And while some of Miles' band members talk about how they were thrown into a "sink or swim" scenario with the use of electric instruments Hancock and Corea in particular - they all, with the exception of Jarrett, not only found new possibilities with these instruments, but would ultimately go on to make them an integral part of what they would do with their own projects. Hancock demonstrates the richness and mystery of the Fender Rhodes electric piano, while Corea illustrates the odd dissonances that become possible when feeding it through a ring modulator.
And the musicians were sometimes unsure about what they were doing, but that was simply part of Miles' way to get people to "play what you don't know." By putting the players off-balance, he encouraged experimentation. Hancock relates how, after one particular recording session, guitarist John McLaughlin asked him if what they had done was any good. Hancock replied that he didn't know, but that when it ended up on record it always sounded good. This degree of unbalance and uncertainty created an environment where anything was possible and nothing was out of order, again strongly demonstrated on the Isle of Wight performance.
The documentary is also peppered with other brief performance segments, including a '64 performance of "So What," a later clip of "Bitches Brew" and some '70s footage with saxophonist Dave Liebman and guitarist Pete Cosey, helping to place the Isle of Wight performance in historical context. And the interviews, with everyone from the band plus a number of other Davis collaborators and appreciators over the years including James Mtume, Pete Cosey, Joni Mitchell and Carlos Santana, paint a portrait of Miles as a man who may have said very little, but was always profound. And at the conclusion of the Isle of Wight performance are a number of tributes to Miles: a painting by Mitchell that is uncannily blue in tone; Santana demonstrating Miles' use of space in an interpretation of Sketches of Spain on guitar; a rousing percussion tribute by Moreira; and an impressionistic electric piano elegy by Hancock.
Along with the 85-minute documentary/performance, the DVD includes over half an hour of additional interview footage that includes an especially enlightening interview with bassist Marcus Miller, talking about how his relationship with Miles in the '80s evolved. There's also a sessionography of Miles' first electric period from '67 to '75, available on DVD-ROM.
Miles Electric: A Different Kind of Blue may not convert any purists who looked at Miles' electric work as something less than the greatness he had achieved in the past, but it may give them some perspective and shed new light on an period which, in the past 15 years, is finally being recognized for the groundbreaking music it truly was. And fans of the era can rejoice that this footage has finally been released and, even better, surrounded by an informative documentary that, in the words of those who knew him, provide insights into the often enigmatic Miles Davis.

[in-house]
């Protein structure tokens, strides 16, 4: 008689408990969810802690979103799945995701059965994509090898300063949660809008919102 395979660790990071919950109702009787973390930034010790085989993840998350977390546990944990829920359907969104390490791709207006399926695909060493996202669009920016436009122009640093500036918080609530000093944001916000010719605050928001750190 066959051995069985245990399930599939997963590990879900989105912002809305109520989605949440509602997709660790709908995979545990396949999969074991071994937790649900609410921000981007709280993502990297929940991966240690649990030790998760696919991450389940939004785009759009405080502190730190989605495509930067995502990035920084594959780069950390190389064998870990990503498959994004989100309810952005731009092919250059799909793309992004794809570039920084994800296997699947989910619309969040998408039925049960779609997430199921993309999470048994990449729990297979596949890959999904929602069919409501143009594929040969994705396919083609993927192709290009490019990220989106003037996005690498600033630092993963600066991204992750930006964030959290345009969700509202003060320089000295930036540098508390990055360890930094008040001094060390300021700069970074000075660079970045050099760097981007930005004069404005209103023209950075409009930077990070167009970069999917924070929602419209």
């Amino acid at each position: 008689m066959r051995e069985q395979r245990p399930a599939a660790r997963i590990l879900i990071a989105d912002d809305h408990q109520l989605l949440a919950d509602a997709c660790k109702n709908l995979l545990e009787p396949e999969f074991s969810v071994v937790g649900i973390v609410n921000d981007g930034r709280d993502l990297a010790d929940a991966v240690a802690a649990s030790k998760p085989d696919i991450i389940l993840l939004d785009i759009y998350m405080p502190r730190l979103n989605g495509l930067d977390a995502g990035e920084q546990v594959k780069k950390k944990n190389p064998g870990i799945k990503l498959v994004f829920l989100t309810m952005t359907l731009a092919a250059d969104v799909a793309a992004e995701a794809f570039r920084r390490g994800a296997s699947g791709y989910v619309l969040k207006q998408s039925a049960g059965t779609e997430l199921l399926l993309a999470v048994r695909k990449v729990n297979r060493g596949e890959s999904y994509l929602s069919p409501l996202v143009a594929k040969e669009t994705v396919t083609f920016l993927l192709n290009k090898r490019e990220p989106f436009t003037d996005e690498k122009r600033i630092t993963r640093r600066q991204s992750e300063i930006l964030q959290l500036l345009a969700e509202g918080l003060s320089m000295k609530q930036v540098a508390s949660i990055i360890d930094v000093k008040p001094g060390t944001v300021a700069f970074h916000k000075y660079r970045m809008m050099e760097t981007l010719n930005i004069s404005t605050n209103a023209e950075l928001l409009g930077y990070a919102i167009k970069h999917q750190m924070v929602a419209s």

Track Listing: A Spiritual Orgasm; "So What" Kind of Blue 1964; Fender Rhodes Piano, The New Electric Toy; Bitches Brew Shaking the Foundations; Betty Davis and Miles' Hard Core Rock; Boxing, Improvisation and Miles' Music; Caught Up in the Craziness of the Sixties; The Critics' Jazz - The Dirty Word; Embracing the Shock of Electricity; The Isle of Wight - The Sidemen; "Call It Anything" - The Isle of Wight Concert 1970; Tributes to Miles' Genius; End Credits Bonus Features: Additional Interview Footage; First Electric Period Sessionography 1967-1975, compiled by Enrico Merlin (DVD-ROM only)
Personnel: Isle of Wight performance by: Miles Davis (trumpet), Gary Bartz (soprano saxophone), Chick Corea (piano), Keith Jarrett (organ), Dave Holland (electric bass), Jack DeJohnette (drums), Airto Moreira (percussion) Featured interviews with the band plus Carlos Santana, James Mtume, Herbie Hancock, Marcus Miller, Stanley Crouch, Dave Liebman, Joni Mitchell, Paul Buckmaster, Bob Belden, Pete Cosey
Additional performance footage including Wayne Shorter (tenor saxophone), Herbie Hancock (piano), Ron Carter (bass), Tony Williams (drums), Pete Cosey (guitar), James Mtume (percussion), Dave Liebman (soprano saxophone) and others.